By Dusty Sonnenberg, CCA, Ohio Field Leader: a project of the Ohio Soybean Council and soybean checkoff
Agricultural trade was the topic of the first in a series of winter outlook meetings hosted by the Department of Agricultural, Environmental and Developmental Economics (AEDE) at The Ohio State University’s College of Food Agricultural and Environmental Sciences (FAES). Dr. Ian Sheldon, Ohio State’s Andersons Chair of Agricultural Marketing, Trade and Policy, led the discussion examining the effects of the pandemic on global trade and U.S. agricultural trade, including an evaluation of the Phase 1 Trade Agreement with China.
The COVID-19 pandemic has certainly had an impact on international trade.
“Global trade was forecast to decline by 9.2% in 2020, but then rise 7.2% in 2021 according to the World Trade Organization,” Sheldon said. “Those forecasts were originally made in late October and November of 2020. Forecast estimates initially looked much worse as their April forecast was for a decline of anywhere from 13% to 32%.”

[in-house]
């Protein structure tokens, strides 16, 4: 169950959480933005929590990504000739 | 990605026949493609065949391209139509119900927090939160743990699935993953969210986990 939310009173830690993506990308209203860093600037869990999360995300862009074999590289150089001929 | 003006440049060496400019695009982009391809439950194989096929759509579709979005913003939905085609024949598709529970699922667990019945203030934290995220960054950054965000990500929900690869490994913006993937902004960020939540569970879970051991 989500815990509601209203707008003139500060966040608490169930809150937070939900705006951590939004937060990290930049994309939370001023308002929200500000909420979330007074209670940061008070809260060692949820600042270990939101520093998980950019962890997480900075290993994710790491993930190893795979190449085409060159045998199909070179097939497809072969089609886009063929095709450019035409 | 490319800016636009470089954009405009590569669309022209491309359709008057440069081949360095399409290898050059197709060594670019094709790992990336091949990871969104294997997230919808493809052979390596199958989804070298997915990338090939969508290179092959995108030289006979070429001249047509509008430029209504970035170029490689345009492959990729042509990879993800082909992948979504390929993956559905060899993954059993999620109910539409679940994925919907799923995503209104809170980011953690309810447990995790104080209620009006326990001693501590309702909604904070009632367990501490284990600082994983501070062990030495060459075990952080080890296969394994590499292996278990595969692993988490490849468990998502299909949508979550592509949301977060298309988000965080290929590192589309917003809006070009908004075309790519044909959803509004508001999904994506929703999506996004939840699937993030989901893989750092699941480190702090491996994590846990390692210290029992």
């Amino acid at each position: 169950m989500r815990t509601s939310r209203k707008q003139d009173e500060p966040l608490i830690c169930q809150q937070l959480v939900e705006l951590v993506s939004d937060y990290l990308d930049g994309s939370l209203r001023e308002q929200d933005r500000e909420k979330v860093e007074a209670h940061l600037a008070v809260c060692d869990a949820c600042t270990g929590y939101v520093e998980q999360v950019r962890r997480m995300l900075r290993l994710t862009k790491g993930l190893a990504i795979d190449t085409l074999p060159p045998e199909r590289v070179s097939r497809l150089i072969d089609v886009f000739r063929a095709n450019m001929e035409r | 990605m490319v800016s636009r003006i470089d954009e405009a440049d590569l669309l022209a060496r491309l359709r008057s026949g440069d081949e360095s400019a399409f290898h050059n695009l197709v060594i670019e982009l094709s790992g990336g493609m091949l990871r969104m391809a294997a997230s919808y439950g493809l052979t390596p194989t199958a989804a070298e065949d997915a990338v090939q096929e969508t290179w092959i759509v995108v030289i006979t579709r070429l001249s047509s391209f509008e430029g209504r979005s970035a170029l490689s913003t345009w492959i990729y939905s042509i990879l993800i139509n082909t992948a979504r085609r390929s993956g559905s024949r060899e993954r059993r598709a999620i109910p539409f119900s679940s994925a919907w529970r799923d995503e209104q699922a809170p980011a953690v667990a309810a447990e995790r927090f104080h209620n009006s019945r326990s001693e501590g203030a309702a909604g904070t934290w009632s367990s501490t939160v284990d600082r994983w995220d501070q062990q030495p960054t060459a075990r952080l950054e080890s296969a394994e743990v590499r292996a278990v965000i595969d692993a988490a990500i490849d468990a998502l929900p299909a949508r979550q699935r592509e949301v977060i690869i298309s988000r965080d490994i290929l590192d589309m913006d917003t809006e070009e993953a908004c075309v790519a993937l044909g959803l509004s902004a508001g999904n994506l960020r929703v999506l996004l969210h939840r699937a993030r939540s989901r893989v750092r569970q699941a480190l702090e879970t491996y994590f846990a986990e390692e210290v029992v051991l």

There is still considerable uncertainty about the trajectory of trade for 2021 in light of the resurgence of COVID-19 at the end of 2020, as well as the discovery of the mutations of COVID-19 in Europe and now the United States. The federal government’s understanding of, and response to the pandemic and international trade issues is critical.
“It is important to understand the impact of the pandemic, and given the forecasts that both macroeconomic policy, be it fiscal policy or monetary policy; along with what we do or